San Francisco city officials gathered with Comcast executives and senior citizens Wednesday to launch a new affordable Internet plan aimed at decreasing isolation among low-income senior citizens in San Francisco through access to high-speed Internet in their homes.
David L. Cohen, senior executive vice-president of the Comcast Corporation celebrated the launch of a new San Francisco pilot program with senior citizens at Chinatown’s Lady Shaw Senior Center and discussed Comcast’s goal of closing the digital literacy divide.
San Francisco and Palm Beach, Florida will be the first two U.S.
cities where low-income seniors will be able to purchase Internet service for $9.95 a month plus tax, according to Cohen.
He said the pilot programs were inspired by Comcast’s first iteration of their Internet Essentials plan, which has brought wireless Internet into the homes of more than 500,000 low-income families with school age children since it began in 2011.
However, Cohen noted that nationally only 20 percent of families eligible for the low-cost Internet through Comcast have participated in the program. He encouraged anyone with children to apply for the program. He said Comcast is also providing families with low-cost computers and free Internet literacy training.
Cohen said that when the program began Comcast was providing families with 1.5 Megabits per second (Mbps) Internet connections and is now able to provide a faster Internet speed of 10 Mbps.
For the $9.95 per month plan, customers do not have to sign a contract, nor pay an installation fee. A free wireless router is also included in the price.
Cohen said providing Internet to seniors would help alleviate senior isolation and allow the elderly to improve their quality of life.
“Now, with our low-income senior citizen pilot in San Francisco, we are opening up a second front in our attack on the digital divide so these seniors can get connected to the Internet in their homes and use it to communicate with friends, family, access healthcare and financial information, and enjoy online news and entertainment,” Cohen said.
San Francisco Supervisor Katy Tang, who represents the city’s Sunset District, said Comcast’s pilot program begins to close the digital literacy gap and will allow seniors to connect with family and friends online.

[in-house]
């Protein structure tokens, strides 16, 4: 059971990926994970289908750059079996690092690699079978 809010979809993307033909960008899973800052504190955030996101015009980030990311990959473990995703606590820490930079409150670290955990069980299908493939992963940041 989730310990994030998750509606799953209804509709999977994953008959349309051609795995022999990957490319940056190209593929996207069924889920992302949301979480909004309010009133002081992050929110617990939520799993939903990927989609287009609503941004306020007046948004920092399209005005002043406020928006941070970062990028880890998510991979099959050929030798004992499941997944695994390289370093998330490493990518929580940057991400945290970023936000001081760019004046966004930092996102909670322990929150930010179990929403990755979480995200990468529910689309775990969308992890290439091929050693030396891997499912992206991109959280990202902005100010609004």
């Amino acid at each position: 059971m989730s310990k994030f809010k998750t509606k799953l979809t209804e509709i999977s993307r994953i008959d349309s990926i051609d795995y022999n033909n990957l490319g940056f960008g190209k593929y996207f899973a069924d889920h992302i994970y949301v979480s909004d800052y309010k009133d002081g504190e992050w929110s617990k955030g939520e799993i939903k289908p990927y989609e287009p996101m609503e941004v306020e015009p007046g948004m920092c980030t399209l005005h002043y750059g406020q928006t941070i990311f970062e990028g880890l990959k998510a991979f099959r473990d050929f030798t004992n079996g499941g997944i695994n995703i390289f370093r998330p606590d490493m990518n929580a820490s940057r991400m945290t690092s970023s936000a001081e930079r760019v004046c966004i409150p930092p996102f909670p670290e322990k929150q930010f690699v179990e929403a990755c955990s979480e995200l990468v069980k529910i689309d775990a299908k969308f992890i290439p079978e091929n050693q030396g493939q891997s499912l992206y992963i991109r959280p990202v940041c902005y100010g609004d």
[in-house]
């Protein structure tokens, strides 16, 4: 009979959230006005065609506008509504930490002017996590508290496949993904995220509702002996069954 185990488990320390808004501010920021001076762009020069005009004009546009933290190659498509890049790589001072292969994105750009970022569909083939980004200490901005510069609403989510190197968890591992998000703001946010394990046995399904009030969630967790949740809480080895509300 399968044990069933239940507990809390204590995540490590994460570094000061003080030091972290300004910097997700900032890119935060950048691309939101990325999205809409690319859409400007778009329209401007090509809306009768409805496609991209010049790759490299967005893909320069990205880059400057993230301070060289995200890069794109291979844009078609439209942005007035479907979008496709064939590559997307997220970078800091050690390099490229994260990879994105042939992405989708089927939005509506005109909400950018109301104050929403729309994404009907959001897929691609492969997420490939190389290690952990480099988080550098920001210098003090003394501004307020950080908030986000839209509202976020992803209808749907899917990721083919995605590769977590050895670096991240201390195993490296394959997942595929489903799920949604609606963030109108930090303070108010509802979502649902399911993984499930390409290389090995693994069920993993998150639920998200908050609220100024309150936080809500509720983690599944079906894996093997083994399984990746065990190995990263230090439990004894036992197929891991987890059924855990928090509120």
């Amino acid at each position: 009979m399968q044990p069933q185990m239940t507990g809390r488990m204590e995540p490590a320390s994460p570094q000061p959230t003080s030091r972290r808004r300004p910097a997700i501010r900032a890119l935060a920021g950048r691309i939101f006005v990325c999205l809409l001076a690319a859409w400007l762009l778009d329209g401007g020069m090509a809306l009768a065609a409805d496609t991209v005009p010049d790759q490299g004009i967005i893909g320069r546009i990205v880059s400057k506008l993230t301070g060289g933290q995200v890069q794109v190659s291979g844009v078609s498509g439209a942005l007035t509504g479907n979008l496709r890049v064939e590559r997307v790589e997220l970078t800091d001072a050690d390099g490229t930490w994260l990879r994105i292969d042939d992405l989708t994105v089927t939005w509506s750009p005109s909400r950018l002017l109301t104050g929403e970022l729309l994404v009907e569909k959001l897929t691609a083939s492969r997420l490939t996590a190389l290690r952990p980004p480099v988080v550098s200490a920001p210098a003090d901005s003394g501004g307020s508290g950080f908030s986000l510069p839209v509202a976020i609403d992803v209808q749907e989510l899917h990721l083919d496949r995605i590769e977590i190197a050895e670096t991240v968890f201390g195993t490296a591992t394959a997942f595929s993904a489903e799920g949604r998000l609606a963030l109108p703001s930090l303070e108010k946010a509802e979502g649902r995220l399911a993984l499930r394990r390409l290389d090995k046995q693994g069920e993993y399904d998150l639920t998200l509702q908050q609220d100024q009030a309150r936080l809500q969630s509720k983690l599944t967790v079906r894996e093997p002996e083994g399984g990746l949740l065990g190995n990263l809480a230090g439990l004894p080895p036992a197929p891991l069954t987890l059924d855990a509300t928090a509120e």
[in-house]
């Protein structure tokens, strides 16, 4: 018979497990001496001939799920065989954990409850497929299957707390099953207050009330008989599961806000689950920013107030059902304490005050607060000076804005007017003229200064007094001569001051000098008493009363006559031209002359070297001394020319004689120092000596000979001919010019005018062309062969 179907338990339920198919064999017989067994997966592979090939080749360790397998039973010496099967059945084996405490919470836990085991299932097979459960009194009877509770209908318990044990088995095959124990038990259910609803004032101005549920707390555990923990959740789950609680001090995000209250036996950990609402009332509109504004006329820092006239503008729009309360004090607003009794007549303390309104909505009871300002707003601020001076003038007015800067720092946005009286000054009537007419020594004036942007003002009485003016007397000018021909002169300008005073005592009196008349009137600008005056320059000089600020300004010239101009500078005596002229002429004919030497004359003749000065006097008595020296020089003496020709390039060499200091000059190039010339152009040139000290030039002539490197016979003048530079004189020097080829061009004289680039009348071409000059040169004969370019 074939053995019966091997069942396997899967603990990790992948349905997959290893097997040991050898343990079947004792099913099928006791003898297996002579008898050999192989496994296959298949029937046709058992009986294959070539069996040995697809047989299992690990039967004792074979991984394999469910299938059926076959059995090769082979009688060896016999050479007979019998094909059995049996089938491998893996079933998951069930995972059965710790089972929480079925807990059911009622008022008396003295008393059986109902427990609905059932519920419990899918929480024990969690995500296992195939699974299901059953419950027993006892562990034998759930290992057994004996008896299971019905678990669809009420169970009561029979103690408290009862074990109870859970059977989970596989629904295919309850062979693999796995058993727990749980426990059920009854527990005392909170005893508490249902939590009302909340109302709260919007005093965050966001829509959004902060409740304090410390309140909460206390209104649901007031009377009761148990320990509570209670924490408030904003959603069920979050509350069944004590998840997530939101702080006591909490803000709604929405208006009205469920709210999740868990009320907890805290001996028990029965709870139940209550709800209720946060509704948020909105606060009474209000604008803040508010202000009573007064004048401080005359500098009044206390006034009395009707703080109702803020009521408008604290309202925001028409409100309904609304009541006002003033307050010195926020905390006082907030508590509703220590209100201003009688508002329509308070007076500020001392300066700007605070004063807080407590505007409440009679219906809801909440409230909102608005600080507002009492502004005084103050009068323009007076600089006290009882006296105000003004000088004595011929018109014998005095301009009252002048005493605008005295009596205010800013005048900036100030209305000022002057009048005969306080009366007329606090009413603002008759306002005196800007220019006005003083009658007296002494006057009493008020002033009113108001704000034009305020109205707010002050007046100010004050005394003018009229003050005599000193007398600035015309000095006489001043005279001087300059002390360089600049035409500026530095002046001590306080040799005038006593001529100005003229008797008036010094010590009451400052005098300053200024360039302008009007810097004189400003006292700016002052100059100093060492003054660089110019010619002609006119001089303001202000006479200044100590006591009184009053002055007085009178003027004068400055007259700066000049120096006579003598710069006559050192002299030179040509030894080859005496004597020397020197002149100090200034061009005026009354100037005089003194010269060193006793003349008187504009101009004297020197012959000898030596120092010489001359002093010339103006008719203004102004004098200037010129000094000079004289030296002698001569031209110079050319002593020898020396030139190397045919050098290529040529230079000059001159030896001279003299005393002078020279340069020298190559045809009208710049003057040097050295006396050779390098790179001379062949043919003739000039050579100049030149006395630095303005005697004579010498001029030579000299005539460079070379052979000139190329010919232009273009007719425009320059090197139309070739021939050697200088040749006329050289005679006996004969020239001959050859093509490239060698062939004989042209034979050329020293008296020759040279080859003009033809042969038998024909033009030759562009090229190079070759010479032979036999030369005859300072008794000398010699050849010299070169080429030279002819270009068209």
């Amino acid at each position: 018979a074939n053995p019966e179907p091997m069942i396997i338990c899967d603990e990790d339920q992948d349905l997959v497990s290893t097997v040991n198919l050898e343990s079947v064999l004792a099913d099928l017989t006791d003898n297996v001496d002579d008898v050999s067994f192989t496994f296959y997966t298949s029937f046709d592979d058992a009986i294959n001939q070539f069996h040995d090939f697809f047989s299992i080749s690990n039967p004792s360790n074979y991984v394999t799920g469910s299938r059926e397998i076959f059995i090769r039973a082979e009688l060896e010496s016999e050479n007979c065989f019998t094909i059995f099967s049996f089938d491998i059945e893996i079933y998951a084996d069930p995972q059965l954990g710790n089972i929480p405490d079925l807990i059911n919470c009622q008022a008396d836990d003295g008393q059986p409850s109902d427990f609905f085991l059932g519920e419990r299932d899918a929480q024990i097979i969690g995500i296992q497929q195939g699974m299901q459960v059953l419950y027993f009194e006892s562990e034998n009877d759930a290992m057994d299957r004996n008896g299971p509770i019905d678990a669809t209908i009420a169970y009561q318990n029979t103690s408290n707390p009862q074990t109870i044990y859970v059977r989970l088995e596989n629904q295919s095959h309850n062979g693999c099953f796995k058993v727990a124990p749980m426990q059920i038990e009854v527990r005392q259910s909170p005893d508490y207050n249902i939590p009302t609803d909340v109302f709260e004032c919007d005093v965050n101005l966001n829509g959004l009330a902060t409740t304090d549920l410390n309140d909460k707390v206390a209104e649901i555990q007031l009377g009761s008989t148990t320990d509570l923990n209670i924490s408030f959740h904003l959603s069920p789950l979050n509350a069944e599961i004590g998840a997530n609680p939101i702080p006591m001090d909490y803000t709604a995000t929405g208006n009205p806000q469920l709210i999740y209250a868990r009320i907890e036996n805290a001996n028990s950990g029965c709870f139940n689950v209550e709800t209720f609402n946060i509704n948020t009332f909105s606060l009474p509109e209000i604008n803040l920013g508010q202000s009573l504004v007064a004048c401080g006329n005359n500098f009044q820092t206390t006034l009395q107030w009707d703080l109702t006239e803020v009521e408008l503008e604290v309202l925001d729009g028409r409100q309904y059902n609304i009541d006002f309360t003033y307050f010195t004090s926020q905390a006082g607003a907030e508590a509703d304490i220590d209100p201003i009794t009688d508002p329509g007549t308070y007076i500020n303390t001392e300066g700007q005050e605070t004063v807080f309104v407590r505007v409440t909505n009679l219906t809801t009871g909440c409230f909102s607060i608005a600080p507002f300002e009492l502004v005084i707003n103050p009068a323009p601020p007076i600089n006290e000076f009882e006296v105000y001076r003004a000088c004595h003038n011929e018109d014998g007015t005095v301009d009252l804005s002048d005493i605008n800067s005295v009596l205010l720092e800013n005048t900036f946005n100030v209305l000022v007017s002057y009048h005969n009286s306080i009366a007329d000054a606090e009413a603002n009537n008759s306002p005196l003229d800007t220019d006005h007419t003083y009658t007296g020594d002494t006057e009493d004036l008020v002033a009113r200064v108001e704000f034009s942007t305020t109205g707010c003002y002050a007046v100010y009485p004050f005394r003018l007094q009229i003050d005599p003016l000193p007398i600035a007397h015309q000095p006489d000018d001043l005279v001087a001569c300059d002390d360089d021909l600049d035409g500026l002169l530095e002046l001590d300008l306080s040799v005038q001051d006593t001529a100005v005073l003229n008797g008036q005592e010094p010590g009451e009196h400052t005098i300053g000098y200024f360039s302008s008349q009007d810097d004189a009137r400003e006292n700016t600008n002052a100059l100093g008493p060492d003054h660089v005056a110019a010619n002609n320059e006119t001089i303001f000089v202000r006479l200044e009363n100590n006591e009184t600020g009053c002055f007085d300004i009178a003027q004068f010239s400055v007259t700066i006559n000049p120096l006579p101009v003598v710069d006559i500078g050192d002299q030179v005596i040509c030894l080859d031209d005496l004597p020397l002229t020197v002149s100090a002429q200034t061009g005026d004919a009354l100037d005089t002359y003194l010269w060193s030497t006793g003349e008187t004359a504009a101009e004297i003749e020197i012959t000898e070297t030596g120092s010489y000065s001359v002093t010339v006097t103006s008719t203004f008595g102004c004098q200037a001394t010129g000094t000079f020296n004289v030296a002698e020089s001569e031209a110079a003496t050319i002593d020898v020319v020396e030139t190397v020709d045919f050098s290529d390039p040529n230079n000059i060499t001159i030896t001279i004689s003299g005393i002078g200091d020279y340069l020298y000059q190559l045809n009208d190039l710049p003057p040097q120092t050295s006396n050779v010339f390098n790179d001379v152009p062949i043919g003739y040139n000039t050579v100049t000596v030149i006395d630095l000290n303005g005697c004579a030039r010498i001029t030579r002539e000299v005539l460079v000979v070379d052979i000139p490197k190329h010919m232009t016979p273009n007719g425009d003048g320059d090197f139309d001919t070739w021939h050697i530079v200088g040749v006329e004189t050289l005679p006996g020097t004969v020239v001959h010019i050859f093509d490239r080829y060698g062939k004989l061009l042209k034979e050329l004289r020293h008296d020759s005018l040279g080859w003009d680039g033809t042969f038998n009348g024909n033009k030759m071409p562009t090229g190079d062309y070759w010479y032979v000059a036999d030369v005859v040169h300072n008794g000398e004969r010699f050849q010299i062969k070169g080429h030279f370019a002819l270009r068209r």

State Assemblyman and former president of the San Francisco Board of Supervisors David Chiu said today that there is a “very real digital divide” that especially impacts seniors, low-income individuals and immigrants.
Chiu encouraged the Asian senior citizens who reside at Lady Shaw Senior Center, an independent living apartment complex in Chinatown, to take advantage of computer literacy classes and learn to use the Internet to communicate with friends and family in the United State and abroad.
Chiu even gave the residents at Lady Shaw Senior Center his email address and encouraged them to write him emails.
Anni Chung, the president and chief executive officer of Self-Help for the Elderly, which owns and operates Lady Shaw Senior Center, said she is thrilled that Comcast chose San Francisco for its pilot program for seniors.
“We waited a long time, but finally our dreams are coming true,” Chung said, explaining that many seniors would like to be more connected and learn new skills.
Tracy Lee, a disabled woman who has been online for two years now, but still doesn’t have it at her home, said she likes to email with family, listen to music, watch movies and find new patterns for crocheting and knitting.
She said she hopes Comcast will expand its affordable Internet services to low-income individuals with disabilities.